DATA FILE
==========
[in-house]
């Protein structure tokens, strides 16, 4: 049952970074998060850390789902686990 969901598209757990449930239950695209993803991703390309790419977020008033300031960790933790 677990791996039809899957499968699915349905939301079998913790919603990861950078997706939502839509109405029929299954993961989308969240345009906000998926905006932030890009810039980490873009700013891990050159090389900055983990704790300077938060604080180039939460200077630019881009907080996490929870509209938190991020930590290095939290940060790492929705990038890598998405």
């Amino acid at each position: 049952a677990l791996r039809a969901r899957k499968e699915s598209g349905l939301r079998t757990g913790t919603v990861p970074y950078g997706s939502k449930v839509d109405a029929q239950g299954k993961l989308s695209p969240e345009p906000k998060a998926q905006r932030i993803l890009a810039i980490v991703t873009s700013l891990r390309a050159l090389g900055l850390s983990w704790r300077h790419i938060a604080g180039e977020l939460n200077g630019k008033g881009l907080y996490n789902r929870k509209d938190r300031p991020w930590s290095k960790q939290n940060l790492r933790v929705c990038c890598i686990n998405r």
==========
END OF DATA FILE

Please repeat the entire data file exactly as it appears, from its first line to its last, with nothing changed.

[in-house]
């Protein structure tokens, strides 16, 4: 049952970074998060850390789902686990 969901598209757990449930239950695209993803991703390309790419977020008033300031960790933790 677990791996039809899957499968699915349905939301079998913790919603990861950078997706939502839509109405029929299954993961989308969240345009906000998926905006932030890009810039980490873009700013891990050159090389900055983990704790300077938060604080180039939460200077630019881009907080996490929870509209938190991020930590290095939290940060790492929705990038890598998405």
């Amino acid at each position: 049952a677990l791996r039809a969901r899957k499968e699915s598209g349905l939301r079998t757990g913790t919603v990861p970074y950078g997706s939502k449930v839509d109405a029929q239950g299954k993961l989308s695209p969240e345009p906000k998060a998926q905006r932030i993803l890009a810039i980490v991703t873009s700013l891990r390309a050159l090389g900055l850390s983990w704790r300077h790419i938060a604080g180039e977020l939460n200077g630019k008033g881009l907080y996490n789902r929870k509209d938190r300031p991020w930590s290095k960790q939290n940060l790492r933790v929705c990038c890598i686990n998405r």